Field Trip to A Honey Harvest
July 26, 2008
This is our field trip to Joseph's honey house. He was about to harvest the honey he took from his hives on our property. We now have 59 hives and there are several "supers" from each hive to be harvested. First the frames are "decapped" by shearing the face off each frame, both sides. Then they are placed vertically into an extractor that is basically a carousel that spins the frames at a speed that makes the honey flow out of the cells in the honeycomb. It is collected in the bottom and flows through pipes to a storage container that lets the honey stand for a few days to let the bubbles rise to the top, so that the honey is crystal clear. A spigot is at the bottom of that stainless steel tank and that is where the bottling takes place.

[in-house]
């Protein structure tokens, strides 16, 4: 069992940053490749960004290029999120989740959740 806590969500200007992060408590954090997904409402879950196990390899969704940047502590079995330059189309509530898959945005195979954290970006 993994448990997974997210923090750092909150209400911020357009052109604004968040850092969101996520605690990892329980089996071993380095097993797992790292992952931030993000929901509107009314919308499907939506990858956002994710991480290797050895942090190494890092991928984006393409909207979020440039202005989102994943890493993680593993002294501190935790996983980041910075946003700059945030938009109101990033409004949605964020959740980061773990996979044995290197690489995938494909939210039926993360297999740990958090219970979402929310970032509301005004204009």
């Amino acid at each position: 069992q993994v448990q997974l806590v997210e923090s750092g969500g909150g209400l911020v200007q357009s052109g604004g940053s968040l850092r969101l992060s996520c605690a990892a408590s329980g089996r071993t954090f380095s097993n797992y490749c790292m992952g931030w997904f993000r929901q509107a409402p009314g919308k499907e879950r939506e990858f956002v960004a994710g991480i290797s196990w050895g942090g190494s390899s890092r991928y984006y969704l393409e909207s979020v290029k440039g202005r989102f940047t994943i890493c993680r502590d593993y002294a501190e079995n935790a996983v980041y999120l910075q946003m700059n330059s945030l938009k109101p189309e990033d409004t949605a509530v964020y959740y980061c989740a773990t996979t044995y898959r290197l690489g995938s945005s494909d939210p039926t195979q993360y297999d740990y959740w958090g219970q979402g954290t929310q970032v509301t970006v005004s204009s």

Joseph only sells his honey wholesale in 55 gallon drums to bakeries, etc. He has over hundreds of hives spread over several counties to maximize honey production. He grows his own bees and queens and increases the amount of hives from within. Beekeeping is a valuable industry that affects the human diet by providing pollination of crops such as almonds, watermelons, berries and other plants that require bees to propagate the plants.
boxes called supers full of frames of honey
the extractor/centrifuge that hold full frames of honeycomb
"supers" stacked up waiting for the next honey flow
supers will be placed on top, so bees will fill them with honey
Billy and Joseph
frames loaded and ready for spinning
this is an incubator to make more queen bees
close-up of the individual queen cells
close-up of frame with "our" palmetto honey still in the comb
close-up of the frames after decapping
the grafting area where Joseph collects eggs to become queens